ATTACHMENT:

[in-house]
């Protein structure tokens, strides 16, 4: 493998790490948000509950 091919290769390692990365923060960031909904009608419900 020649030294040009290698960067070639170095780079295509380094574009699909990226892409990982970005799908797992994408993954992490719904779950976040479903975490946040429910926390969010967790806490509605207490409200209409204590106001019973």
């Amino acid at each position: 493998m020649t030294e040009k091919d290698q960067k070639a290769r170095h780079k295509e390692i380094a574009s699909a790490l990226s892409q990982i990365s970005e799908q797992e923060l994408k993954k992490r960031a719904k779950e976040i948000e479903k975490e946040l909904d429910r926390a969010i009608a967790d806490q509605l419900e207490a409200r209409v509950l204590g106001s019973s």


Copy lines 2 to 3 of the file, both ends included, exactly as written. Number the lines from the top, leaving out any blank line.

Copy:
């Protein structure tokens, strides 16, 4: 493998790490948000509950 091919290769390692990365923060960031909904009608419900 020649030294040009290698960067070639170095780079295509380094574009699909990226892409990982970005799908797992994408993954992490719904779950976040479903975490946040429910926390969010967790806490509605207490409200209409204590106001019973």
């Amino acid at each position: 493998m020649t030294e040009k091919d290698q960067k070639a290769r170095h780079k295509e390692i380094a574009s699909a790490l990226s892409q990982i990365s970005e799908q797992e923060l994408k993954k992490r960031a719904k779950e976040i948000e479903k975490e946040l909904d429910r926390a969010i009608a967790d806490q509605l419900e207490a409200r209409v509950l204590g106001s019973s």